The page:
I have a 1999 Dodge Dakota. It is a V6, 3.9 Liter, auto transmission. I have a weird problem that no one has been able to answer for me.


One day I was driving home and had to stop at a stop light. The light turned green and I took off. For some reason it would not shift out of 1st gear at all. So, I was stuck driving at 3000 RPMs and 25ish MPH. I drove to a bank and parked it. The next day I went to get it. I was just going to drive it home and figure out what was wrong with it later. It was still acting the way it did the night before, not shifting. I noticed I didn't have enough gas to get home to I stopped at the gas station and filled it up. When I pulled out of the gas station it started shifting normally again.

So, I have had this happen to me a few times now. It is always when I am really low on gas. Once I fill it up with gas the problem goes away. It usually occurs around an 1/8 of a tank. Why is this happening? How does the level of gas in the tank have anything to do with it shifting?

  • How low is this? I have seen auto manufacturers wire up some odd stuff in the electronics to ensure the owner's do something, but this is certainly odd - like an unknown bug!
    – jp2code
    Commented Oct 13, 2012 at 1:36
  • You think this was intentional from the manufacturer? I have never heard of anyone else having this problem.
    – Linger
    Commented Oct 14, 2012 at 2:02
  • I doubt it. But, I spend a lot of time on the Nissan Hardbody forum, and Nissan has coded in some strange behaviors whenever it gets bad readings from sensors. It could be that you have water in the bottom of the tank.
    – jp2code
    Commented Oct 14, 2012 at 15:57
  • 3
    limiting the rev range and gears is a fairly common "limp-home" mode in many modern case. As Jp2code suggests, it is probably pickingup some sort of error from one of the sensors somewhere.
    – Nick C
    Commented Oct 15, 2012 at 13:08
  • 5
    Limiting the user to one gear when it is critical they efficiently reach a gas station seems like a liability... Commented Nov 5, 2012 at 4:19

3 Answers 3


This sounds like it could possibly be an Evaporative Emissions problem involving your fuel tank. The engineering side of fuel systems refer to the amount of air in a fuel tank as "Head Pressure". Since fluids are almost impossible to compress, as you gain more air (and use fuel) in the tank it's contents are more easily compressed. The vehicle's computer can see the fuel pressure or EVAP solenoids to see if they are falling within specification. Many times when you have a condition where the tank is empty and problems begin, it is due to either a EVAP problem or vacuum related issue. If you keep your tank filled up, you can actually run the engine on a faulty fuel pump for quite some time. The "Head Pressure" of the tank combined with the gasoline's weight will actually assist the pump in pushing it up to your fuel rail when its full. THAT being said, you could additionally have a faulty fuel delivery system and your ECU could be shoving it into limp mode to avoid damage to transmission or engine. Once you fill your tank back up you're essentially making the ECU think the problem is fixed. If it is a vacuum driven transmission, an EVAP leak or vacuum leak from the tank could also cause this.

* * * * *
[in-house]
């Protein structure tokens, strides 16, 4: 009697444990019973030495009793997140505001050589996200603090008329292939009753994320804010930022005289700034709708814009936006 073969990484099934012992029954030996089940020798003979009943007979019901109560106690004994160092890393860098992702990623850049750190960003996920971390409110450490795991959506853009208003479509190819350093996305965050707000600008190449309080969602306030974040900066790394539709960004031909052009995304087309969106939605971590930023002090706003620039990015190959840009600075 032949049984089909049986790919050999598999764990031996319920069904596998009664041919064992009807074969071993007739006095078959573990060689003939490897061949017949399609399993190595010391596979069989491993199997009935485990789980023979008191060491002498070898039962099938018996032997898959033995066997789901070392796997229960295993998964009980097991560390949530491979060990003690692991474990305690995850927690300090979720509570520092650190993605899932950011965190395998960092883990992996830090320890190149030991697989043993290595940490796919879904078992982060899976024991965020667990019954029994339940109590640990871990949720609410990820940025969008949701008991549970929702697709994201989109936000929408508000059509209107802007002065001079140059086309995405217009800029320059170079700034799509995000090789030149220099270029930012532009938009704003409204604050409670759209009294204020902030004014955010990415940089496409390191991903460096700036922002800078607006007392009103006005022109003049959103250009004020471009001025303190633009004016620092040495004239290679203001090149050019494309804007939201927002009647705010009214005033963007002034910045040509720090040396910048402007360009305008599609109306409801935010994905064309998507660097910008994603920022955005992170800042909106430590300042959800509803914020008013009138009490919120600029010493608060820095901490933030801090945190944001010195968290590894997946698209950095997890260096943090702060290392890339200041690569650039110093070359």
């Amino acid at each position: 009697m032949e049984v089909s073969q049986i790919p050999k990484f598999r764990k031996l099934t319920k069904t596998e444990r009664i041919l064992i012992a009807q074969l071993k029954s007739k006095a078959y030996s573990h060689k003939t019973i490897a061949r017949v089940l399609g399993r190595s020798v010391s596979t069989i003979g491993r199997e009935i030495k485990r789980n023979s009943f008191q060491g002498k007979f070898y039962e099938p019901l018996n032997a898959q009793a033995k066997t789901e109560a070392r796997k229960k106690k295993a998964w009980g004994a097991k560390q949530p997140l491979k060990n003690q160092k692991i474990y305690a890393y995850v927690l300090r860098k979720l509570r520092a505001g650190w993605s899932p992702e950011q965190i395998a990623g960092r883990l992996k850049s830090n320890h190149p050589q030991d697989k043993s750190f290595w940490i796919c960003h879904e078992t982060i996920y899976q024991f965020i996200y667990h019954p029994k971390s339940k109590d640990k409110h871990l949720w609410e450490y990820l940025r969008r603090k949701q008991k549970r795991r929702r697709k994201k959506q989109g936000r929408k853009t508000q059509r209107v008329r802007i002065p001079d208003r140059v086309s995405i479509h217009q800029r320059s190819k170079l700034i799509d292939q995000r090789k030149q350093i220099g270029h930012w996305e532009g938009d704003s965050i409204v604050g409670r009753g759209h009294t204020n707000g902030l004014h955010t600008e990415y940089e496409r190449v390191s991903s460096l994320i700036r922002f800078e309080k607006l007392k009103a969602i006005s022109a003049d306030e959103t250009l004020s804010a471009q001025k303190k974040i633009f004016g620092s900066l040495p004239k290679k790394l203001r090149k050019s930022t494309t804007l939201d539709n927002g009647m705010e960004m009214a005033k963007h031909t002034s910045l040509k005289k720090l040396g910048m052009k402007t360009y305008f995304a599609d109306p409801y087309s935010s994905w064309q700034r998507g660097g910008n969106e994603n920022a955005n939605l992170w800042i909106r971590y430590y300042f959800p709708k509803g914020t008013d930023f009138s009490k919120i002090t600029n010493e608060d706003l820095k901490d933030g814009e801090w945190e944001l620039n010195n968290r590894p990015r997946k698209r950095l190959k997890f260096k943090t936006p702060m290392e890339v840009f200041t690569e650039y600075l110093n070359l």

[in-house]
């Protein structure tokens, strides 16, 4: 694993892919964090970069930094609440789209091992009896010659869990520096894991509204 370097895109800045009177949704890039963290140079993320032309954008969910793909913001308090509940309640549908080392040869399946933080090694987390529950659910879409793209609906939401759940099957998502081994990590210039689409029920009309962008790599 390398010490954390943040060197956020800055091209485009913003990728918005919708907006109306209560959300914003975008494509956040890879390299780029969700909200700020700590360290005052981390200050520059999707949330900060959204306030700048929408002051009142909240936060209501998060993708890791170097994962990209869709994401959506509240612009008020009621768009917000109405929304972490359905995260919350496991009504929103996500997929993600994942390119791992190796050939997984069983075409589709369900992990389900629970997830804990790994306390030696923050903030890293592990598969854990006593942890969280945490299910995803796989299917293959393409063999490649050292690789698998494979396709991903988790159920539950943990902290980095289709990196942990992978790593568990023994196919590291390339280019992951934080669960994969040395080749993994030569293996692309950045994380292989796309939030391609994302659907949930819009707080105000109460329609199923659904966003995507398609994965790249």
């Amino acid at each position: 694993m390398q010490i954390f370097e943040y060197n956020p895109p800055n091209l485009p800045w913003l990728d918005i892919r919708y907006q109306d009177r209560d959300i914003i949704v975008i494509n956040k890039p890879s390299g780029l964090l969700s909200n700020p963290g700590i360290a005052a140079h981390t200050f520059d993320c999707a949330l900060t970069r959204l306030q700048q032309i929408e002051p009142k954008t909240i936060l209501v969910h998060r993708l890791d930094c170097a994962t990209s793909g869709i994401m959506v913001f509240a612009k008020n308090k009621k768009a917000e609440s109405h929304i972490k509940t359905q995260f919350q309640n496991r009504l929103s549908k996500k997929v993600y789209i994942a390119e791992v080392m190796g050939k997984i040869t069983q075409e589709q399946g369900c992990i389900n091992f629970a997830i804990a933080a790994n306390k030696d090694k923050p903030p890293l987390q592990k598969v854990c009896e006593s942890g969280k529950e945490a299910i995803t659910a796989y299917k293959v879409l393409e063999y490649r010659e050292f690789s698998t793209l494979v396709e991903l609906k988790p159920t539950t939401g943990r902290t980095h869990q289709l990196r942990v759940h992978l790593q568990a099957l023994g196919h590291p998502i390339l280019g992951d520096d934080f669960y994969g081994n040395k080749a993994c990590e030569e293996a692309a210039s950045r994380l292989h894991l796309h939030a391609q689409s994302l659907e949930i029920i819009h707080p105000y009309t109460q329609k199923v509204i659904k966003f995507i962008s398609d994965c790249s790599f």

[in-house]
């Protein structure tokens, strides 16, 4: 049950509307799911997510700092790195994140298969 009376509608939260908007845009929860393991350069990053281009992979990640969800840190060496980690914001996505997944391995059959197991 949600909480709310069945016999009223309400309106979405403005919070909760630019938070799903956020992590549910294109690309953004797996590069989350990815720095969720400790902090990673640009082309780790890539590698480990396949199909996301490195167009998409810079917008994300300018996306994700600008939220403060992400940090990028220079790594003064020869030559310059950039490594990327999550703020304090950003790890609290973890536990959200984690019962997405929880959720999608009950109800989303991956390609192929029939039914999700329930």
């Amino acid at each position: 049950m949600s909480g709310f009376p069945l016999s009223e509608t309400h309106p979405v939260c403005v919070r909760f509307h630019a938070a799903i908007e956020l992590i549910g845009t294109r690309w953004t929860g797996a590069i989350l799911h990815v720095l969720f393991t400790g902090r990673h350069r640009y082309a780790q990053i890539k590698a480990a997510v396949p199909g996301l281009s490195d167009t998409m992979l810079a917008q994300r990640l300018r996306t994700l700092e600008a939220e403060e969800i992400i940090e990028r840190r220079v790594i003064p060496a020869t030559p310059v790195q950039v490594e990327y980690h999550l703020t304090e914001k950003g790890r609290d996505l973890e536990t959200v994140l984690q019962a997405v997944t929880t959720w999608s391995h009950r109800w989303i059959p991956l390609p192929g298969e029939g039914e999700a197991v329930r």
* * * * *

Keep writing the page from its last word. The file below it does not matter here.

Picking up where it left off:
One other possibility is foreign deposit in the fuel tank. This can temporarily or permanently clog your fuel pump. Once the fluid reaches a low part of the tank, it can cause a concentration of sediment to pool around where the fuel gets pulled into the pump. You would need to do a full diagnostic analysis of the system to ensure it's one of the above problems.

Lets not forget that Chrysler's computer systems aren't the best to begin with lol.

  • It is a Dodge, not a Chrysler.
    – Linger
    Commented Nov 20, 2015 at 15:51
  • 3
    Chrysler Motor Company owns dodge. They purchased it back in 1928 when the brothers that owned the company died. Fiat now owns Chrysler and Fiat owns Alfa Romeo, Chrysler, Dodge, Ferrari, Jeep, Lancia, Maserati, Ram and SRT. Chrysler owned Dodge and Jeep far before Fiat bought Chrysler.
    – cloudnyn3
    Commented Nov 21, 2015 at 0:11

Maybe when the tank is low you are effecting the vacuum on the engine. Many cars rely on the vacuum to tell the transmission when to shift.

Anyone have thoughts on this idea?


I have this same problem on a 1999 Dodge Ram 4x4. Didn't start doing it Until it had 50,000 miles on it.

The 1999 has only one oxygen censor and throttle body. That said, itss not not a vary smart electronic system so I wouldn't think the system has a limp mode.

I also remember years ago that a deep snow broke a plastic vacuum line under the trany that causes the 4 wheel drive too stop working. I spliced a piece of rubber vacuum hose on the line to fix it.

I don't recall if the low fuel and shift problem started at this time.


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